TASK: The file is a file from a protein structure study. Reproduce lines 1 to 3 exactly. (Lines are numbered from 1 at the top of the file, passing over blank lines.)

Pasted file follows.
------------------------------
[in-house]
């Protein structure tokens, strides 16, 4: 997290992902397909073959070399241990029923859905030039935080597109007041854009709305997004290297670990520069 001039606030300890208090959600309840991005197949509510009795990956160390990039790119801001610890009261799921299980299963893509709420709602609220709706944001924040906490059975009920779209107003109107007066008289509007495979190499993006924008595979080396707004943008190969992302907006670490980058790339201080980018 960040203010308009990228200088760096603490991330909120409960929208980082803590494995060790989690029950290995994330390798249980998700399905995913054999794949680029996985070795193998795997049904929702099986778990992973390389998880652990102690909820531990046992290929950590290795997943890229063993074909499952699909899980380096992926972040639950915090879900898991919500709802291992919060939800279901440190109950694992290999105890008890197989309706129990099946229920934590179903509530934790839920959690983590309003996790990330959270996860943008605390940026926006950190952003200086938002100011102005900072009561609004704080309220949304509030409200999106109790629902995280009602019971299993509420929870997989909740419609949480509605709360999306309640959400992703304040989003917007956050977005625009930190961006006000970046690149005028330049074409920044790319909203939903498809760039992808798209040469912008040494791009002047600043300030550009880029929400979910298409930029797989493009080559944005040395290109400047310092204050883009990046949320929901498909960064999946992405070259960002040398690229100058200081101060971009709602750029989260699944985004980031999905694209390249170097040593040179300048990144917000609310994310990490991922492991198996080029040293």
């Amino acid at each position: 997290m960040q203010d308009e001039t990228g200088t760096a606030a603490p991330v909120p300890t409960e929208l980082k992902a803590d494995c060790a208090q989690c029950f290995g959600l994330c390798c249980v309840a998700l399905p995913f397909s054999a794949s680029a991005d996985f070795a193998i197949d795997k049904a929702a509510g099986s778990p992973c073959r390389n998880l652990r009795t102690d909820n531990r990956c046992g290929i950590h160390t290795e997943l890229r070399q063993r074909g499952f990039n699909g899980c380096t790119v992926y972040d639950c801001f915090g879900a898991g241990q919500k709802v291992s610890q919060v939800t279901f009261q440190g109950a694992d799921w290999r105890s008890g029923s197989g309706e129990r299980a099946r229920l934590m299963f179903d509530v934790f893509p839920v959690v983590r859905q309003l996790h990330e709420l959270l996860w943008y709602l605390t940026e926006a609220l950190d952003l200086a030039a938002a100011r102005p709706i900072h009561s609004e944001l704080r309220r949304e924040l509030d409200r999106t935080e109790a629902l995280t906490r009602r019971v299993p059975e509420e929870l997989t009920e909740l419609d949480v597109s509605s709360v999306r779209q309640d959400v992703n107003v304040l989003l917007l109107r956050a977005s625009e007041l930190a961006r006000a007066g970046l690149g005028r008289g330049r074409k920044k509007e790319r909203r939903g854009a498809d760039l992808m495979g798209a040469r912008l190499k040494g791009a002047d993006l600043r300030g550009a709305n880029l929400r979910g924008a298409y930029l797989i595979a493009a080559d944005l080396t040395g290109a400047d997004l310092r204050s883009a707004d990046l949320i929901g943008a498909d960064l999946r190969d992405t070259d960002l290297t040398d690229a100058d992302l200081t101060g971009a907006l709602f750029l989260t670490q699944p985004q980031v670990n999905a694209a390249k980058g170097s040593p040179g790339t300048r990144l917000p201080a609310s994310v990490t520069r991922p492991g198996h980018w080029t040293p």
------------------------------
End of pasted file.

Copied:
[in-house]
């Protein structure tokens, strides 16, 4: 997290992902397909073959070399241990029923859905030039935080597109007041854009709305997004290297670990520069 001039606030300890208090959600309840991005197949509510009795990956160390990039790119801001610890009261799921299980299963893509709420709602609220709706944001924040906490059975009920779209107003109107007066008289509007495979190499993006924008595979080396707004943008190969992302907006670490980058790339201080980018 960040203010308009990228200088760096603490991330909120409960929208980082803590494995060790989690029950290995994330390798249980998700399905995913054999794949680029996985070795193998795997049904929702099986778990992973390389998880652990102690909820531990046992290929950590290795997943890229063993074909499952699909899980380096992926972040639950915090879900898991919500709802291992919060939800279901440190109950694992290999105890008890197989309706129990099946229920934590179903509530934790839920959690983590309003996790990330959270996860943008605390940026926006950190952003200086938002100011102005900072009561609004704080309220949304509030409200999106109790629902995280009602019971299993509420929870997989909740419609949480509605709360999306309640959400992703304040989003917007956050977005625009930190961006006000970046690149005028330049074409920044790319909203939903498809760039992808798209040469912008040494791009002047600043300030550009880029929400979910298409930029797989493009080559944005040395290109400047310092204050883009990046949320929901498909960064999946992405070259960002040398690229100058200081101060971009709602750029989260699944985004980031999905694209390249170097040593040179300048990144917000609310994310990490991922492991198996080029040293």
């Amino acid at each position: 997290m960040q203010d308009e001039t990228g200088t760096a606030a603490p991330v909120p300890t409960e929208l980082k992902a803590d494995c060790a208090q989690c029950f290995g959600l994330c390798c249980v309840a998700l399905p995913f397909s054999a794949s680029a991005d996985f070795a193998i197949d795997k049904a929702a509510g099986s778990p992973c073959r390389n998880l652990r009795t102690d909820n531990r990956c046992g290929i950590h160390t290795e997943l890229r070399q063993r074909g499952f990039n699909g899980c380096t790119v992926y972040d639950c801001f915090g879900a898991g241990q919500k709802v291992s610890q919060v939800t279901f009261q440190g109950a694992d799921w290999r105890s008890g029923s197989g309706e129990r299980a099946r229920l934590m299963f179903d509530v934790f893509p839920v959690v983590r859905q309003l996790h990330e709420l959270l996860w943008y709602l605390t940026e926006a609220l950190d952003l200086a030039a938002a100011r102005p709706i900072h009561s609004e944001l704080r309220r949304e924040l509030d409200r999106t935080e109790a629902l995280t906490r009602r019971v299993p059975e509420e929870l997989t009920e909740l419609d949480v597109s509605s709360v999306r779209q309640d959400v992703n107003v304040l989003l917007l109107r956050a977005s625009e007041l930190a961006r006000a007066g970046l690149g005028r008289g330049r074409k920044k509007e790319r909203r939903g854009a498809d760039l992808m495979g798209a040469r912008l190499k040494g791009a002047d993006l600043r300030g550009a709305n880029l929400r979910g924008a298409y930029l797989i595979a493009a080559d944005l080396t040395g290109a400047d997004l310092r204050s883009a707004d990046l949320i929901g943008a498909d960064l999946r190969d992405t070259d960002l290297t040398d690229a100058d992302l200081t101060g971009a907006l709602f750029l989260t670490q699944p985004q980031v670990n999905a694209a390249k980058g170097s040593p040179g790339t300048r990144l917000p201080a609310s994310v990490t520069r991922p492991g198996h980018w080029t040293p």